"Manoblanca" and "El romántico fulero" (White Hand and The Ugly Romantic)
hen tango leaves the outskirts to make itself known downtown, a flirt with theater begins. Theater plays were staged in very few theaters and lyrical shows were even more restricted.
Popular audiences were accustomed to an easy sentimental mood and the instruments were the sainete (one-act farce) and the primitive musical comedy, that comprised the so-called "género chico". For a small fee some companies used to present up to three little plays a day. But very few were those which had recognition and stayed a long time in vogue, most them did not hold a month. The public greedy for entertainment had to be fed.
Their plots were in the mood of a humorous romantic comedy, sometimes with a little touch of drama and especially with music and, in this was included tango.
The outstanding theaters had their staff orchestras with their corresponding leaders, composers and authors, who were overwhelmed with work. That task meant not only the creation of simple stories but also the lyrics for the new tangos, many times in association with the musicians of those aggregations.
Such was the case of the author Carlos Schaefer Gallo and the pianist Antonio De Bassi. The coincidence took place at the musical revue "Copamos la banca" of the above mentioned Schaefer Gallo with the collaboration in the script by Antonio Botta. The opening was on November 8, 1924 at the disappeared "Teatro Ideal" on Paraná 426. The play was comprised by several acts and one of them was titled "Los románticos fuleros" (The ugly romantic ones) in which a tango with the same title, but in singular "El romántico fulero", was performed:
El romántico fulero
We have to point out that in this lyric there is an interesting handling of lunfardo that anticipates later lyrics which with a much rougher language were, for mi taste, exaggeratedly praised by the specialists.
In this tango piece very interesting allusions to characters of the epoch are made. It mentions Marcelo who was no less than Marcelo Torcuato de Alvear, president of the Argentine Republic, a man of fortune, elegant and aristocratic. As well the cowboy "Tom Mix", famous for his motion pictures, is highlighted. Its script essentially narrates the intent of "winning" a woman by offering her the best promises. The combination of this plus a charming catchy melody with a sort of melancholic aura produced a tango that became an immediate boom. Francisco Canaro recorded it as an instrumental in 1924 and again in 1926 but with Azucena Maizani on vocals singing the whole lyrics. After this remarkable presentation the piece was forgotten.
But this did not end here, its composer Antonio De Bassi nearly twenty years later, who knows why, rightly decided to suggest Homero Manzi that he should write a new lyrics to fit its melody. So in 1941 "Manoblanca" was born which, even though without a great number of renditions, has turned out a classic.
Hearing it may make us shiver, because Manzi further added hints of the reality of those years - a generation had passed - but he wisely uses his abilities as romantic poet placing the character on streets and circumstances familiar to us. He tells us the story of a "worker" who finds the time to visit the woman he loves. It is a simple display of neatness, nostalgia and love.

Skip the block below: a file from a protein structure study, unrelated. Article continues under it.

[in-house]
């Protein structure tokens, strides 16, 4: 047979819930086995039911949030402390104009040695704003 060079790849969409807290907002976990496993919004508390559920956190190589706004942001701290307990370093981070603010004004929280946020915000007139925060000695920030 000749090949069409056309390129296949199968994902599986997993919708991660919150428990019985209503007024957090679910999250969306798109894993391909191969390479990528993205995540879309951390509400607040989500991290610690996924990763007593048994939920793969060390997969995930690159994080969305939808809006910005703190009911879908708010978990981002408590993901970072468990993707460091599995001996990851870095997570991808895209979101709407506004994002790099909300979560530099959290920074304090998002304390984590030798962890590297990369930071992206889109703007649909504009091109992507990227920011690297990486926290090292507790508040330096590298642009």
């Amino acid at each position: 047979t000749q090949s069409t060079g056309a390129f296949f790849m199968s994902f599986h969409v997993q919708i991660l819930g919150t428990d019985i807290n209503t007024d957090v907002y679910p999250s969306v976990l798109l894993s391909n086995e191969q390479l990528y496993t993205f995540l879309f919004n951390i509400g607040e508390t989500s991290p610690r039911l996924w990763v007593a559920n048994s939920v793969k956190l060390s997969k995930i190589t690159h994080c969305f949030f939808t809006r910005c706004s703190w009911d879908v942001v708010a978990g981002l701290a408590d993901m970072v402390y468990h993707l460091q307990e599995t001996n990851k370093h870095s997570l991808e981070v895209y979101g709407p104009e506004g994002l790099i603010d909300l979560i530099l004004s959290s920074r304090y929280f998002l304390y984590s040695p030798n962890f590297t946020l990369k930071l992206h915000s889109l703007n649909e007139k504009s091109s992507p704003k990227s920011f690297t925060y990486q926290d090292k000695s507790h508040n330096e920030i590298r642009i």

Manzi places the protagonist as living in the neighborhood of El Once and he does not extol the figure of the little carter but his pride for his work vehicle, the cart for carrying loads, the cart with striking colors, the initials, surely surrounded by a fillet and the shining bronze star adhered to the leather sole. At the sixth stanza he confirms it when he says: "el orgullo de ser bien querido" (the proud of being well loved).
Dónde vas carrerito del este
Reluciendo la estrella de bronce
¡Bueno! ¡bueno!... ¡Ya salimos!...
Dónde vas carrerito porteño
El orgullo de ser bien querido
¡Bueno! ¡bueno!... ¡Ya salimos!...
Later he describes the man with "the rue leaf on his ear". According to the old saying it brought good luck, what he possibly needed after the end of his labor, to meet with "her eyes" around the corner of Centenera and Tabaré.
In his later tango "Sur" he does not reveal to us the true name of the character but he provides very good hints to discover him. In fact, when he mentions "la esquina del herrero, barro y pampa" (the corner of the blacksmith, mud and pampa) he alludes to childhood memories, precisely the Antonio Salustiano Musladino's blacksmith's shop located on Centenera Street, between Cóndor and Tabaré. His son Oscar, a close friend of the poet's, is the carter, object of his homage in "Manoblanca".
Two words about Centenera and Tabaré streets. The former is in the memory of don Martín Barco de Centenera, priest and politician born in Spain in 1544. He was at the second foundation of the city of Buenos Aires made by Juan de Garay in June 1580. Back in Spain in 1602, he lived for a time in Lisbon and there he wrote his poem: "Argentina y conquista del Río de la Plata con otros acaecimientos de los reynos del Perú, Tucumán y estado del Brasil". He was the first to use the name of Argentina to designate our present territory. Tabaré street, before 1919 was called Oeste. It alludes to the title of an epic-lyrical poem of the Uruguayan poet Juan Zorrilla de San Martín, published in Montevideo in 1888. In it he narrates the story of an Indian, son of the charrúa chief Caracé and of a Spanish white woman that was captive. The critics regard it as a unique poem of its kind, which has been revered and taken into account through the times.
Recordings of "El romántico fulero":
Recordings of "Manoblanca":